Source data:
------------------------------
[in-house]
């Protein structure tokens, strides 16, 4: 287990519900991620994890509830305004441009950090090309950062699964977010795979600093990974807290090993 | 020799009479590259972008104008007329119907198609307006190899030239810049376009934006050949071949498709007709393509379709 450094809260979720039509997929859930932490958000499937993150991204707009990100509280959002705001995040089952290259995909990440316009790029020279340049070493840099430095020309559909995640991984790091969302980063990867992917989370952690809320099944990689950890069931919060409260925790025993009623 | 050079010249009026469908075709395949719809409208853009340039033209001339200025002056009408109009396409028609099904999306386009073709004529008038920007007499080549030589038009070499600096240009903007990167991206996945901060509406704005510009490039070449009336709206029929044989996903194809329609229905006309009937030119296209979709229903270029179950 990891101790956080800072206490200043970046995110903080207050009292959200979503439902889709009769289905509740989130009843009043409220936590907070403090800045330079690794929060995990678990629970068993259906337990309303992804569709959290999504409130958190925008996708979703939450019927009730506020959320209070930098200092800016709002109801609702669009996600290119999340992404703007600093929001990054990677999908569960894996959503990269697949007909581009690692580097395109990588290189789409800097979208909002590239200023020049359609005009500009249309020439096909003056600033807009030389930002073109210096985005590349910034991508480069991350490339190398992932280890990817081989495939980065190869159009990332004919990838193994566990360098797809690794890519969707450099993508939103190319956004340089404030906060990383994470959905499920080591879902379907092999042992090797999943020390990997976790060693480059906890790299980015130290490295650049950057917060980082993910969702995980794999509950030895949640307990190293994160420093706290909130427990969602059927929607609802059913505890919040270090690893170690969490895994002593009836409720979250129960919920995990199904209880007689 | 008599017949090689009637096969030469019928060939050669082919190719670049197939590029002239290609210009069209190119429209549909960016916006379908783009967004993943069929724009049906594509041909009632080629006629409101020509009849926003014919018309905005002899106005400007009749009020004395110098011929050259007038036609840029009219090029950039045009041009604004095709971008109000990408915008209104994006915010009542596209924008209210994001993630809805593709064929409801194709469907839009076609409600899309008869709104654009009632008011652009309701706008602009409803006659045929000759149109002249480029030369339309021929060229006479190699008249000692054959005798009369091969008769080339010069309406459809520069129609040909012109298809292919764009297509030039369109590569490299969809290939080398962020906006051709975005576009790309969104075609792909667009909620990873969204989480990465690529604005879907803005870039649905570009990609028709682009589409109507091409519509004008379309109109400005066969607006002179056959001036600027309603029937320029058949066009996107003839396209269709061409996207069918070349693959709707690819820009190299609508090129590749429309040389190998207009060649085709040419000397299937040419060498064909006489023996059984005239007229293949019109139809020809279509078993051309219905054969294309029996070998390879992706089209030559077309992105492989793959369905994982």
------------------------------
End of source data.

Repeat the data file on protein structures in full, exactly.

[in-house]
């Protein structure tokens, strides 16, 4: 287990519900991620994890509830305004441009950090090309950062699964977010795979600093990974807290090993 | 020799009479590259972008104008007329119907198609307006190899030239810049376009934006050949071949498709007709393509379709 450094809260979720039509997929859930932490958000499937993150991204707009990100509280959002705001995040089952290259995909990440316009790029020279340049070493840099430095020309559909995640991984790091969302980063990867992917989370952690809320099944990689950890069931919060409260925790025993009623 | 050079010249009026469908075709395949719809409208853009340039033209001339200025002056009408109009396409028609099904999306386009073709004529008038920007007499080549030589038009070499600096240009903007990167991206996945901060509406704005510009490039070449009336709206029929044989996903194809329609229905006309009937030119296209979709229903270029179950 990891101790956080800072206490200043970046995110903080207050009292959200979503439902889709009769289905509740989130009843009043409220936590907070403090800045330079690794929060995990678990629970068993259906337990309303992804569709959290999504409130958190925008996708979703939450019927009730506020959320209070930098200092800016709002109801609702669009996600290119999340992404703007600093929001990054990677999908569960894996959503990269697949007909581009690692580097395109990588290189789409800097979208909002590239200023020049359609005009500009249309020439096909003056600033807009030389930002073109210096985005590349910034991508480069991350490339190398992932280890990817081989495939980065190869159009990332004919990838193994566990360098797809690794890519969707450099993508939103190319956004340089404030906060990383994470959905499920080591879902379907092999042992090797999943020390990997976790060693480059906890790299980015130290490295650049950057917060980082993910969702995980794999509950030895949640307990190293994160420093706290909130427990969602059927929607609802059913505890919040270090690893170690969490895994002593009836409720979250129960919920995990199904209880007689 | 008599017949090689009637096969030469019928060939050669082919190719670049197939590029002239290609210009069209190119429209549909960016916006379908783009967004993943069929724009049906594509041909009632080629006629409101020509009849926003014919018309905005002899106005400007009749009020004395110098011929050259007038036609840029009219090029950039045009041009604004095709971008109000990408915008209104994006915010009542596209924008209210994001993630809805593709064929409801194709469907839009076609409600899309008869709104654009009632008011652009309701706008602009409803006659045929000759149109002249480029030369339309021929060229006479190699008249000692054959005798009369091969008769080339010069309406459809520069129609040909012109298809292919764009297509030039369109590569490299969809290939080398962020906006051709975005576009790309969104075609792909667009909620990873969204989480990465690529604005879907803005870039649905570009990609028709682009589409109507091409519509004008379309109109400005066969607006002179056959001036600027309603029937320029058949066009996107003839396209269709061409996207069918070349693959709707690819820009190299609508090129590749429309040389190998207009060649085709040419000397299937040419060498064909006489023996059984005239007229293949019109139809020809279509078993051309219905054969294309029996070998390879992706089209030559077309992105492989793959369905994982």